HOUSTON - Just wondering if H-Town should stand for Houston or hell? It's pretty hot out there. You don't need the weather report to tell you that. But you do wanna take some precautions to avoid exhaustion or heat stroke.
"The people who are at greater risk of being injured by the heat are those people who can't get out it and those are the extremes of age: elderly and babies," explained Dr. William Franklin Peacock, Associate Chair of the Emergency Department at Ben Taub Hospital.
If we could only have a portable AC or a personal cloud following us wherever we go. That's an idea for a startup. In the meantime, listen to the doctor and follow these safety tips.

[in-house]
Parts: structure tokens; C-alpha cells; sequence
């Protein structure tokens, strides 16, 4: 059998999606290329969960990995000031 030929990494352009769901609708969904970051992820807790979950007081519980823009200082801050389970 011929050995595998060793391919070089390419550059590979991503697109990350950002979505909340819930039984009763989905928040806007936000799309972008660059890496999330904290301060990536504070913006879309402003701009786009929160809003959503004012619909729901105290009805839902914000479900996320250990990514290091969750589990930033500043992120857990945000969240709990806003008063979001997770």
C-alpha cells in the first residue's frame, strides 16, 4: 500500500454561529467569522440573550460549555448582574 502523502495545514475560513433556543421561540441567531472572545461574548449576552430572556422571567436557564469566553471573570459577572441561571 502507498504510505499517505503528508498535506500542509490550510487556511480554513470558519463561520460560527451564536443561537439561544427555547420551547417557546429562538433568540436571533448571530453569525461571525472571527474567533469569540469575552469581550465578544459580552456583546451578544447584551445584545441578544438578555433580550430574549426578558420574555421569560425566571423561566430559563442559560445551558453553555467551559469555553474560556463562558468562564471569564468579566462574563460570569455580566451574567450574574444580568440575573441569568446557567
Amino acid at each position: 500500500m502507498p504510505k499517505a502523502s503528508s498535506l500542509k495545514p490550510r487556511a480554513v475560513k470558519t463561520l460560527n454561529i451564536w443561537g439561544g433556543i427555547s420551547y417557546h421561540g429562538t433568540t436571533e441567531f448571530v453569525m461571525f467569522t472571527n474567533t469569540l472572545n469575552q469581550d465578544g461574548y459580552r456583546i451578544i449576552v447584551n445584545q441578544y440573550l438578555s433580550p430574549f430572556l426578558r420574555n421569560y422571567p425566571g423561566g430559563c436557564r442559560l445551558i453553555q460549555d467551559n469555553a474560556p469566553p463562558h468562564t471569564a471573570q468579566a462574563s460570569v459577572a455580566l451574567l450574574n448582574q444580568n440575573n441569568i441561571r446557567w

"Stay out of the sun, wear light clothes, use hat, wear sunscreen", listed Peacock. "Try to drink plenty of fluids so that if you do become heated you can still make sweat. And when you do become overheated do something about it, don't just ignore it."
So, what are the signs that the extreme temperatures are messing with your body?
"Heat illness is a spectrum: it starts with just being uncomfortable and too hot and progresses to cramps and heat exhaustion, which makes you feel really tired, nauseated and you may even vomit. And if you still don't do anything about it and it continues to get worse you can pass out or have what the worst case is, heat stroke."
And now you know: to beat the heat, nothing works better than staying indoors and cool, as much as you can. We still have a long way to go until it's time to start complaining about winter.